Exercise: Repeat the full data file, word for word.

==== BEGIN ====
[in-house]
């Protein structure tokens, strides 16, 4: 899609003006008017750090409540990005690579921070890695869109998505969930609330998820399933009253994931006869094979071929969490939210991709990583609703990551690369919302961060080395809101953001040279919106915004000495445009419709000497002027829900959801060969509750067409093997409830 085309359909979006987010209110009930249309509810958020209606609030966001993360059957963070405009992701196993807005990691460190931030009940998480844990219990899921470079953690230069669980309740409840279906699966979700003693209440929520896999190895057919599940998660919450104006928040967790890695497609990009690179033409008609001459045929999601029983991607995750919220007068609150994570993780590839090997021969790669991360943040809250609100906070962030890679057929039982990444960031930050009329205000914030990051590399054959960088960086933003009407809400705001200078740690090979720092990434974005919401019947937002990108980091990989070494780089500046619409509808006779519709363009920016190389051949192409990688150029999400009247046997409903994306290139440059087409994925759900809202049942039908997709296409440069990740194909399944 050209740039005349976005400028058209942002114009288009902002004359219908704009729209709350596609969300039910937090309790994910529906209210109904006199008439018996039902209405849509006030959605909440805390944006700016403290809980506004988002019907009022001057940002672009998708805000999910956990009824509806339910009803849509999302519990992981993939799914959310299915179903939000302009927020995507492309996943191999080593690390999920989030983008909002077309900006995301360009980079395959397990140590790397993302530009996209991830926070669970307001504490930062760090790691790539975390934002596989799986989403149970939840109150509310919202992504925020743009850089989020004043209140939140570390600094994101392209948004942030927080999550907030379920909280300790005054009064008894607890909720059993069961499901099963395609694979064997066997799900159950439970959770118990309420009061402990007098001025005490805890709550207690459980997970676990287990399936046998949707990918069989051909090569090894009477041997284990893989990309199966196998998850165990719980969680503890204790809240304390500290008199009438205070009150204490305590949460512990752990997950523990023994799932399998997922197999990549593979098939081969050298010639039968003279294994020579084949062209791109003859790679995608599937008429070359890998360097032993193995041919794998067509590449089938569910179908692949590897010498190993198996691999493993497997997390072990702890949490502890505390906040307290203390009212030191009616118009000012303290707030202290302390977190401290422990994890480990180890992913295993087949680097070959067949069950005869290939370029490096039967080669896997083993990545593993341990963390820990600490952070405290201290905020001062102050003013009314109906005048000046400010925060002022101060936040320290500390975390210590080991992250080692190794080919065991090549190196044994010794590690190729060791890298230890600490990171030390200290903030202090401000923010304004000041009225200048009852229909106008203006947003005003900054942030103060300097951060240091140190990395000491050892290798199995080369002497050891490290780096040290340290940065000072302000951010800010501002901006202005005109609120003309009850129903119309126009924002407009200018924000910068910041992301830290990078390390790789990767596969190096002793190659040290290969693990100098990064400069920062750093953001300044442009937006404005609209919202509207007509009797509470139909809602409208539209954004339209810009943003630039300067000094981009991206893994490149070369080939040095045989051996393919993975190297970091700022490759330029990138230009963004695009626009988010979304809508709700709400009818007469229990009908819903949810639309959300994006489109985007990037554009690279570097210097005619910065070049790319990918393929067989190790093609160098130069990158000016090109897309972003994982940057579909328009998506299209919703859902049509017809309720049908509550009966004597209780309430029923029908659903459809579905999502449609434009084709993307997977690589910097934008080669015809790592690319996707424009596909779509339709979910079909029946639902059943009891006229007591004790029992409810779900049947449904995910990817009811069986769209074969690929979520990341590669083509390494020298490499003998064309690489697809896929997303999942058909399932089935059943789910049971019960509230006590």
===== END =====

[in-house]
């Protein structure tokens, strides 16, 4: 899609003006008017750090409540990005690579921070890695869109998505969930609330998820399933009253994931006869094979071929969490939210991709990583609703990551690369919302961060080395809101953001040279919106915004000495445009419709000497002027829900959801060969509750067409093997409830 085309359909979006987010209110009930249309509810958020209606609030966001993360059957963070405009992701196993807005990691460190931030009940998480844990219990899921470079953690230069669980309740409840279906699966979700003693209440929520896999190895057919599940998660919450104006928040967790890695497609990009690179033409008609001459045929999601029983991607995750919220007068609150994570993780590839090997021969790669991360943040809250609100906070962030890679057929039982990444960031930050009329205000914030990051590399054959960088960086933003009407809400705001200078740690090979720092990434974005919401019947937002990108980091990989070494780089500046619409509808006779519709363009920016190389051949192409990688150029999400009247046997409903994306290139440059087409994925759900809202049942039908997709296409440069990740194909399944 050209740039005349976005400028058209942002114009288009902002004359219908704009729209709350596609969300039910937090309790994910529906209210109904006199008439018996039902209405849509006030959605909440805390944006700016403290809980506004988002019907009022001057940002672009998708805000999910956990009824509806339910009803849509999302519990992981993939799914959310299915179903939000302009927020995507492309996943191999080593690390999920989030983008909002077309900006995301360009980079395959397990140590790397993302530009996209991830926070669970307001504490930062760090790691790539975390934002596989799986989403149970939840109150509310919202992504925020743009850089989020004043209140939140570390600094994101392209948004942030927080999550907030379920909280300790005054009064008894607890909720059993069961499901099963395609694979064997066997799900159950439970959770118990309420009061402990007098001025005490805890709550207690459980997970676990287990399936046998949707990918069989051909090569090894009477041997284990893989990309199966196998998850165990719980969680503890204790809240304390500290008199009438205070009150204490305590949460512990752990997950523990023994799932399998997922197999990549593979098939081969050298010639039968003279294994020579084949062209791109003859790679995608599937008429070359890998360097032993193995041919794998067509590449089938569910179908692949590897010498190993198996691999493993497997997390072990702890949490502890505390906040307290203390009212030191009616118009000012303290707030202290302390977190401290422990994890480990180890992913295993087949680097070959067949069950005869290939370029490096039967080669896997083993990545593993341990963390820990600490952070405290201290905020001062102050003013009314109906005048000046400010925060002022101060936040320290500390975390210590080991992250080692190794080919065991090549190196044994010794590690190729060791890298230890600490990171030390200290903030202090401000923010304004000041009225200048009852229909106008203006947003005003900054942030103060300097951060240091140190990395000491050892290798199995080369002497050891490290780096040290340290940065000072302000951010800010501002901006202005005109609120003309009850129903119309126009924002407009200018924000910068910041992301830290990078390390790789990767596969190096002793190659040290290969693990100098990064400069920062750093953001300044442009937006404005609209919202509207007509009797509470139909809602409208539209954004339209810009943003630039300067000094981009991206893994490149070369080939040095045989051996393919993975190297970091700022490759330029990138230009963004695009626009988010979304809508709700709400009818007469229990009908819903949810639309959300994006489109985007990037554009690279570097210097005619910065070049790319990918393929067989190790093609160098130069990158000016090109897309972003994982940057579909328009998506299209919703859902049509017809309720049908509550009966004597209780309430029923029908659903459809579905999502449609434009084709993307997977690589910097934008080669015809790592690319996707424009596909779509339709979910079909029946639902059943009891006229007591004790029992409810779900049947449904995910990817009811069986769209074969690929979520990341590669083509390494020298490499003998064309690489697809896929997303999942058909399932089935059943789910049971019960509230006590």